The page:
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  #1  
Old 03-22-2007, 01:52 PM
petebal petebal is offline
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Almost there....some inspiration, please.

Well, Iíve got my feet in the pool and am ready to jump in.

Iíve been running bio for about a year now and love it. The part I donít like about it is the time it takes to make it, the chemicals and the space it takes to do it.

Iím ready to buy a WVO kit (Iím not smart enough to make my own, nor do I have the TIME to do it).

Iíve been collecting WVO and have 55gal so far filtered down to 10u. Iím starting to filter it in a second drum down to 1u.

Iím trying to decide which kit to buy and I think Iím sold on the Vegistroke. I canít seem to find any information on the Vegistroke thatís actually BAD. Out of all the research Iíve done to try and poke holes in this thing, I can find nothing, nada, zip.

Everyone speaks highly of the Vegistroke and its creator which is great for me because I want to buy the best.

I do have a few questions before I fork over the dough and I hope you can help me:

I currently dewater my oil by heating it to 220 and keep it there for about 10 minutes. Does this method remove all the water, or is there something else I should be doing?

I filter my oil down to 1 micron by using bag filters in the drum from McMaster Carr. Is this Ďgood enoughí?

Is there anyway to test the oil for caustics? Iíd hate to burn an injector. The cook at my supply place tells me there are no caustics in the oil, butÖwellÖya knowÖ.

The oil I collect is from one supplier and looks to be like NEW motor oil and stays liquid down to about 20*F. The stuff others get is more like gravy at 20*F. Any thoughts on this? I mean, it looks like great oil, VERY clear and resembles NEW motor oil, exactly.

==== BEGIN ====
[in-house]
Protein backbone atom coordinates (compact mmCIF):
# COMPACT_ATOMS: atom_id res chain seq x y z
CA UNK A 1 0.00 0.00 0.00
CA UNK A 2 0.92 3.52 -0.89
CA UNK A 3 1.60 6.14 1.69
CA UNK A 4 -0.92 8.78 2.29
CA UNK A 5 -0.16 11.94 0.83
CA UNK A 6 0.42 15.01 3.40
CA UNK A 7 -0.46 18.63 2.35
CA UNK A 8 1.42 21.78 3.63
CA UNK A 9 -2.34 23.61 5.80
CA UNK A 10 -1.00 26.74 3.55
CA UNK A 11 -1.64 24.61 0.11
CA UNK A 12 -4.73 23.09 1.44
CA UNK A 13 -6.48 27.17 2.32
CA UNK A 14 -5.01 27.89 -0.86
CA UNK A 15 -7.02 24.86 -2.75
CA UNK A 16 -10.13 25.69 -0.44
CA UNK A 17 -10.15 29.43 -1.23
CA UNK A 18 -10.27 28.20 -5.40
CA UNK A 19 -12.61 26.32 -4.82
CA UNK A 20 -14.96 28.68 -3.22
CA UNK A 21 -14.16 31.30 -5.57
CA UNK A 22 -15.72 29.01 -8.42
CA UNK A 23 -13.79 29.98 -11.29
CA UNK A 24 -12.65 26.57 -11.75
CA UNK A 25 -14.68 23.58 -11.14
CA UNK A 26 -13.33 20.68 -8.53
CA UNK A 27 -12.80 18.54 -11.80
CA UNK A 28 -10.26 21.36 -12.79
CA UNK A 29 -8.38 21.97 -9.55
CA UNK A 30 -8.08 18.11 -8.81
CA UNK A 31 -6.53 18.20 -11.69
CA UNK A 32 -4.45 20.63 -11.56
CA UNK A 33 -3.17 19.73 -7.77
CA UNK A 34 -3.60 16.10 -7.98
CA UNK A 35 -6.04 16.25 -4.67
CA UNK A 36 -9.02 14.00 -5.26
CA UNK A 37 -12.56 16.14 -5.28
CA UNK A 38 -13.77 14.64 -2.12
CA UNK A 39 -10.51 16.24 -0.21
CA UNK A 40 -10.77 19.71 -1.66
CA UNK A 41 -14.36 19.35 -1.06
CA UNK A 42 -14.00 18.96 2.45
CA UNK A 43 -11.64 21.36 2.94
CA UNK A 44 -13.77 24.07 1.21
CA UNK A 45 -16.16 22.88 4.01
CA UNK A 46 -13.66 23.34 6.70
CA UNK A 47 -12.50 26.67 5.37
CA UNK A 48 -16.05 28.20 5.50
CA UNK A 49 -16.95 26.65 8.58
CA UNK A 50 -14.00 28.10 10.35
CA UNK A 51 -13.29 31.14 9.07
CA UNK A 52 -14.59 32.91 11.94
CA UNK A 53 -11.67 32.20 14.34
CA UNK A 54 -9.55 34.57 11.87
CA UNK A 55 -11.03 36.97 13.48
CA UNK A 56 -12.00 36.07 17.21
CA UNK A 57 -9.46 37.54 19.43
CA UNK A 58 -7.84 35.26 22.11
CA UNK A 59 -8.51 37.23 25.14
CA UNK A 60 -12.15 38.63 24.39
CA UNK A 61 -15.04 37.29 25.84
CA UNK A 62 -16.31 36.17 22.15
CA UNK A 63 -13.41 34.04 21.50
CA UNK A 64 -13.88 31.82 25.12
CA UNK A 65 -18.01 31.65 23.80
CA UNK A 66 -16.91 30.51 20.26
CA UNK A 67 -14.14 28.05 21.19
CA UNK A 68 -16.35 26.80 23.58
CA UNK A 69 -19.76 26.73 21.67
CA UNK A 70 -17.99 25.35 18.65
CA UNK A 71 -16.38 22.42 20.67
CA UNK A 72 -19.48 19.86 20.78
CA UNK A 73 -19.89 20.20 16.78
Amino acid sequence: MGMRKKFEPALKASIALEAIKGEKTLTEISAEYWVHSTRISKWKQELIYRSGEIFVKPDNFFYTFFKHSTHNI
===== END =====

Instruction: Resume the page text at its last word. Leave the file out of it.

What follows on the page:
Do I go with an aluminum tank or a plastic tank, I hear steel tanks are a no-no. Also, should I invest in Killem even with an aluminum tank?


Thoughts on Ďdo-it-yourselfí installation of the Vegistroke and othersÖIíve already taken the truck apart as much as I can (based on the Install Manual at vegistroke.com) to reassure myself that I can install the Vegistroke. Iíd hate to buy it, then be STUCK not being able to install itÖ.YIKES!


Iím not going to heat the tank, except with maybe a Hot FoxÖ..should I invest in one? Is it mainly insurance in cold weather or does it add any other value?


ANYONE thatís installed the VegistrokeÖ..Iím looking for thoughts and suggestions from people that purchased one and installed itÖ..what am I in for here???? I read a lot about ĎWell, if I had the money, Iíd buy a VegistrokeíÖthatís great, but doesnít help me.


As you can understand, the last thing I want to do is spend $3Gís on something thatís going to damage my truck


All Iím looking for is some inspiration to buy it. Iíve already done and am doing the legwork (WVO Suppliers, Collection, Dewatering, etcÖ). Iím standing on the edge and just need some inspiration to get pushed over!



Thanks in advance!
2002 SuperCab F250 (7.3)
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  #2  
Old 03-22-2007, 02:40 PM
Murphy2000 Murphy2000 is offline
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Are you serious?

You want to run straight vegetable oil in your 2002 truck? Wholly cow you are brave.

You should know that they do make a biodiesel processor that is totally automated.. It takes up about the same amount of floor space as a refrigerator and it is almost totally automated. You load your stuff, push a button and come back in 2 days to a fresh load of fuel.

PM me if you are interested.

I would NEVER EVER run straight vegetable oil in a modern day engine. Many of the old engines with direct injection can take it (debatable) but a newer modern diesel engine? That's asking for problems.
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Old 03-22-2007, 08:47 PM
petebal petebal is offline
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hmmmm.......interesting...
brave, stupid.....maybe some of both and more.
what's the name of this 'small space, wvo-biod processor'?

Is it the 'foolmeister'? it's what i heard it called, anyway.
I have no experience with it, and don't know anyone that has it, though have read some bad things about it. Everyone has their opinions.

it still doesn't get me out of TRYING to buy the meth and koh which is becoming a huge PIA for me. the prices just keep RISING on these chems.
storing, measuring, handling chems...it's getting old.

And if i make a mistake with the chems is this any worse for my truck than straight VO....i guess it depends.

Maybe i'll just stick with the #2 and keep paying the man.
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  #4  
Old 03-22-2007, 09:02 PM
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Quote:
Originally Posted by petebal
hmmmm.......interesting...